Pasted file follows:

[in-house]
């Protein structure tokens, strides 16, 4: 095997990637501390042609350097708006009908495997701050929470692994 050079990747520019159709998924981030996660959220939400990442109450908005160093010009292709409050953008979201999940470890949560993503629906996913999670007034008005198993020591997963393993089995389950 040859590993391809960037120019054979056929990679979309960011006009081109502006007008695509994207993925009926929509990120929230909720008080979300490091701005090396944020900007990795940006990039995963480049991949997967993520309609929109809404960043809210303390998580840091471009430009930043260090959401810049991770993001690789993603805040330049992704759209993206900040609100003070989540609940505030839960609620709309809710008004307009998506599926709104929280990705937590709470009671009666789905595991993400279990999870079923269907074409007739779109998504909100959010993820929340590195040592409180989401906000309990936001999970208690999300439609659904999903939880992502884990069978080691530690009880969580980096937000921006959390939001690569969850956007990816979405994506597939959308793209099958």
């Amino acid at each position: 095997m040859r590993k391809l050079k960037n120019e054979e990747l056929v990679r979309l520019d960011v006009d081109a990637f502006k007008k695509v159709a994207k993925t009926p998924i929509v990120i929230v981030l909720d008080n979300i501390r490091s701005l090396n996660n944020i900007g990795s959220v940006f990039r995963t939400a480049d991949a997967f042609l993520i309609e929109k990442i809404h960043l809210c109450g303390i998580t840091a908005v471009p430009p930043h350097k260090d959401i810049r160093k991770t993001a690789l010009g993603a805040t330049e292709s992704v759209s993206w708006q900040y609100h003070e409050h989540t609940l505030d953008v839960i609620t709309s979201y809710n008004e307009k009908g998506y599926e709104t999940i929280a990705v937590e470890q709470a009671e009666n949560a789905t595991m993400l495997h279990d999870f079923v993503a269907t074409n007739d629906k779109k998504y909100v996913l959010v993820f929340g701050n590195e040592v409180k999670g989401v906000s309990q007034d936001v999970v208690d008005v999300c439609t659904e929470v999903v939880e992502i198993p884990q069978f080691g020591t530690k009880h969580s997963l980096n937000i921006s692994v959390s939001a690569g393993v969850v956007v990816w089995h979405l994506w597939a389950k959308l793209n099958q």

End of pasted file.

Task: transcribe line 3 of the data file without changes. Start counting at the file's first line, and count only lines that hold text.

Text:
């Amino acid at each position: 095997m040859r590993k391809l050079k960037n120019e054979e990747l056929v990679r979309l520019d960011v006009d081109a990637f502006k007008k695509v159709a994207k993925t009926p998924i929509v990120i929230v981030l909720d008080n979300i501390r490091s701005l090396n996660n944020i900007g990795s959220v940006f990039r995963t939400a480049d991949a997967f042609l993520i309609e929109k990442i809404h960043l809210c109450g303390i998580t840091a908005v471009p430009p930043h350097k260090d959401i810049r160093k991770t993001a690789l010009g993603a805040t330049e292709s992704v759209s993206w708006q900040y609100h003070e409050h989540t609940l505030d953008v839960i609620t709309s979201y809710n008004e307009k009908g998506y599926e709104t999940i929280a990705v937590e470890q709470a009671e009666n949560a789905t595991m993400l495997h279990d999870f079923v993503a269907t074409n007739d629906k779109k998504y909100v996913l959010v993820f929340g701050n590195e040592v409180k999670g989401v906000s309990q007034d936001v999970v208690d008005v999300c439609t659904e929470v999903v939880e992502i198993p884990q069978f080691g020591t530690k009880h969580s997963l980096n937000i921006s692994v959390s939001a690569g393993v969850v956007v990816w089995h979405l994506w597939a389950k959308l793209n099958q």